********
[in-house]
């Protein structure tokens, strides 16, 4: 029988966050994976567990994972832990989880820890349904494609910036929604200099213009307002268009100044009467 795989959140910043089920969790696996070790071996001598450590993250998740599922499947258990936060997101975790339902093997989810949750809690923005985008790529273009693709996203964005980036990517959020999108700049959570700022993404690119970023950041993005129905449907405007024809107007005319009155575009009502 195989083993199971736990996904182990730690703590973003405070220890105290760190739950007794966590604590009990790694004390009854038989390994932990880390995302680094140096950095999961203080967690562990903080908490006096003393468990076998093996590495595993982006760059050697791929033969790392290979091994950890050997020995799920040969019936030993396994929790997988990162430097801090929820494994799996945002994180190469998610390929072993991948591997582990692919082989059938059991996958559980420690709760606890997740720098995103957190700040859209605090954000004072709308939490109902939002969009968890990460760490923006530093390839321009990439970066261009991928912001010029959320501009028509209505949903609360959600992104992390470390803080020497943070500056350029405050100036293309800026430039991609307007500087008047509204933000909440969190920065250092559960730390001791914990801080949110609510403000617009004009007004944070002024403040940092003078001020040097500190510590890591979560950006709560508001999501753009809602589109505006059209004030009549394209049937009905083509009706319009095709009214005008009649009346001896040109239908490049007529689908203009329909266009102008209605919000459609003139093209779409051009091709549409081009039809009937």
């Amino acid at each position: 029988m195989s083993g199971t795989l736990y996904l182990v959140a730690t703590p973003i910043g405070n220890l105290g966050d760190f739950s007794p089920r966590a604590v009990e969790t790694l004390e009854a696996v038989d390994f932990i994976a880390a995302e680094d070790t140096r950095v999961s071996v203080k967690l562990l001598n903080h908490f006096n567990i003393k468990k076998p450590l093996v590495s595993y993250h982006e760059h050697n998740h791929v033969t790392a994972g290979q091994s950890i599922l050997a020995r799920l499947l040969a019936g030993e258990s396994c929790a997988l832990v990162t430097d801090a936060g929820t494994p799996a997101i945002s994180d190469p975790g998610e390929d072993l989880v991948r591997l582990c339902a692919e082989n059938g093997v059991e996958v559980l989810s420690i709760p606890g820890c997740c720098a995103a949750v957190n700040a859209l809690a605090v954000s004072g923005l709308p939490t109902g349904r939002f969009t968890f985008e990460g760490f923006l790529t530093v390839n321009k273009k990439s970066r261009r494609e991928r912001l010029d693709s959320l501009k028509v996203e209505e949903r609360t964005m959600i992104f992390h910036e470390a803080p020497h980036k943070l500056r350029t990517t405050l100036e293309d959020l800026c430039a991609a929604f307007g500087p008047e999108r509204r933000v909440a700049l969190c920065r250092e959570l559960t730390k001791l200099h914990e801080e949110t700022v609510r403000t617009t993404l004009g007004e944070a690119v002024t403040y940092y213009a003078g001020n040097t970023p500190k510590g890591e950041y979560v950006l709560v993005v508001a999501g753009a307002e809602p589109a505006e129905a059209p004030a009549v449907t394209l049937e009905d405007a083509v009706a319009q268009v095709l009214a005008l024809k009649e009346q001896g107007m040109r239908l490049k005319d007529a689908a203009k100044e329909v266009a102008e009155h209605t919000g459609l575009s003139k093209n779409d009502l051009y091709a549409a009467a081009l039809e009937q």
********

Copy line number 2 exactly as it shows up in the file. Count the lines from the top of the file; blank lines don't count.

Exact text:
């Protein structure tokens, strides 16, 4: 029988966050994976567990994972832990989880820890349904494609910036929604200099213009307002268009100044009467 795989959140910043089920969790696996070790071996001598450590993250998740599922499947258990936060997101975790339902093997989810949750809690923005985008790529273009693709996203964005980036990517959020999108700049959570700022993404690119970023950041993005129905449907405007024809107007005319009155575009009502 195989083993199971736990996904182990730690703590973003405070220890105290760190739950007794966590604590009990790694004390009854038989390994932990880390995302680094140096950095999961203080967690562990903080908490006096003393468990076998093996590495595993982006760059050697791929033969790392290979091994950890050997020995799920040969019936030993396994929790997988990162430097801090929820494994799996945002994180190469998610390929072993991948591997582990692919082989059938059991996958559980420690709760606890997740720098995103957190700040859209605090954000004072709308939490109902939002969009968890990460760490923006530093390839321009990439970066261009991928912001010029959320501009028509209505949903609360959600992104992390470390803080020497943070500056350029405050100036293309800026430039991609307007500087008047509204933000909440969190920065250092559960730390001791914990801080949110609510403000617009004009007004944070002024403040940092003078001020040097500190510590890591979560950006709560508001999501753009809602589109505006059209004030009549394209049937009905083509009706319009095709009214005008009649009346001896040109239908490049007529689908203009329909266009102008209605919000459609003139093209779409051009091709549409081009039809009937």